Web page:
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Google's Self-Driving Cars of Tomorrow Face the Mean Streets of Today

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One of Google's self-driving cars.

Google's cars have been involved in 11 accidents in their six years of testing, the company says.

Credit: ptwo/Flickr

Google says its self-driving cars will be good for road safety because they can pay better attention to the road than humans do.

Chris Urmson, director of Google's self-driving car program, says the company's fleet has new sensors with 360-degree visibility that can keep track of other vehicles, cyclists, and pedestrians to a distance of nearly two football fields.

He notes the cars have been involved in 11 accidents over six years of testing, including seven times from behind and mainly at traffic lights. The cars also have been side-swiped a couple of times and hit by a car rolling through a stop sign.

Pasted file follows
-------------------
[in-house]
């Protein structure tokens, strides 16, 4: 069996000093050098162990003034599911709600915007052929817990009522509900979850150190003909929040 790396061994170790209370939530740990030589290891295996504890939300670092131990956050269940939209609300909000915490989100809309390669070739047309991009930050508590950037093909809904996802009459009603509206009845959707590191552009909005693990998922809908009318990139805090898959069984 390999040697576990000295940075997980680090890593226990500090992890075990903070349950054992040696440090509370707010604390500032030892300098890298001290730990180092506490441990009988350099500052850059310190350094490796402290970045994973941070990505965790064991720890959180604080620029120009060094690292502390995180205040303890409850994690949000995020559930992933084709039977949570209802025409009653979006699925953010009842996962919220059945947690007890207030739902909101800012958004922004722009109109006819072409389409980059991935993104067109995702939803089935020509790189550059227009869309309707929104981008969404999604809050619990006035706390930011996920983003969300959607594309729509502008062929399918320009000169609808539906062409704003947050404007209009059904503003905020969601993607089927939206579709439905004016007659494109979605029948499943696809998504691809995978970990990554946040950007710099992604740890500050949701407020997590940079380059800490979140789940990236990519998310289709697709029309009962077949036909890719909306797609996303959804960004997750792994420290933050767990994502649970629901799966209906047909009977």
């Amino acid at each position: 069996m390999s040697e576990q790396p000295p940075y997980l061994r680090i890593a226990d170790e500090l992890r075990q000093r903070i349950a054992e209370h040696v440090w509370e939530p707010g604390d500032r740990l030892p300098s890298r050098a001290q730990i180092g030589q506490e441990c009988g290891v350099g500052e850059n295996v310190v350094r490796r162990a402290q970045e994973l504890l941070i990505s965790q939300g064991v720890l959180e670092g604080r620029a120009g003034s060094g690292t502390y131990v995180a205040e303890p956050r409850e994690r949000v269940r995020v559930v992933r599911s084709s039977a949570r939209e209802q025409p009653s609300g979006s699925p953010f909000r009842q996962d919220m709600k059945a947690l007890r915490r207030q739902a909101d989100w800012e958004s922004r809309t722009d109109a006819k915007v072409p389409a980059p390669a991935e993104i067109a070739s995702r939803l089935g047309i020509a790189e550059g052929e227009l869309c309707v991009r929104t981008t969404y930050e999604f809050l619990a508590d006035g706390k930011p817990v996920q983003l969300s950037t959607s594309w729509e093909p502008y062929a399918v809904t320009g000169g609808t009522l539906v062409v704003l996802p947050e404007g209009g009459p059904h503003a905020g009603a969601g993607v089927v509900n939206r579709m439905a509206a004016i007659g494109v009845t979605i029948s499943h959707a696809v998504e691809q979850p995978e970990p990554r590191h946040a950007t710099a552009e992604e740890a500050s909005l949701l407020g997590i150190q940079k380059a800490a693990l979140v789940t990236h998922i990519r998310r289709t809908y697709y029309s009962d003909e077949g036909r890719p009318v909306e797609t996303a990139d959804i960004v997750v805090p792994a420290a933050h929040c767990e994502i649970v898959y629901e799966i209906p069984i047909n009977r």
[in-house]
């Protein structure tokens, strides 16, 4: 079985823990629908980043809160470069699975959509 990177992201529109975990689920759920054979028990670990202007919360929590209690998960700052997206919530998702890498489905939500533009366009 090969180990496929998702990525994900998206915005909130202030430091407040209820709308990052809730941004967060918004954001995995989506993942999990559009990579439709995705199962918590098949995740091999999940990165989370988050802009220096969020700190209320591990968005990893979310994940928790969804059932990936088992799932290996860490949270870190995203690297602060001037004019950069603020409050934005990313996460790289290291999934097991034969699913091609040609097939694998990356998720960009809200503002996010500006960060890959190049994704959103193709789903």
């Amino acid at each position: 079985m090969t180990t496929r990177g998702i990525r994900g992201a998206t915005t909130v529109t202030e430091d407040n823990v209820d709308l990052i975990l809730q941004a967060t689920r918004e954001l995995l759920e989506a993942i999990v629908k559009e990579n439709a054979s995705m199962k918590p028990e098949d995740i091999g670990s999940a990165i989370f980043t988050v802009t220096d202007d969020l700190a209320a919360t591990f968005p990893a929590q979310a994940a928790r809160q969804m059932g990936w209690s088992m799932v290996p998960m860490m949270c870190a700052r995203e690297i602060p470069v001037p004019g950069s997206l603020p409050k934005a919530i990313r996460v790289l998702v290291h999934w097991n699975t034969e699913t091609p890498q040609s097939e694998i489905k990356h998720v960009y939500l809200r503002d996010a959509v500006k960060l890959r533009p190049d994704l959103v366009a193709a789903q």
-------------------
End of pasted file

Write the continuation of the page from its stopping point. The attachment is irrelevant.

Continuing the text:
Urmson emphasizes self-driving cars must recognize and respond to the quirky driving habits of humans. He also illustrates in some ways how Google's cars have successfully reacted to erratic driving, such as drivers making right turns from the lane to the left of Google's vehicle, cutting sharply across its path. Google's cars will slow down in such cases "to avoid the car making this crazy turn," Urmson says.

Google says its cars now average 10,000 miles of autonomous driving a week, mainly on the streets near its headquarters in Mountain View, CA.

From IDG News Service
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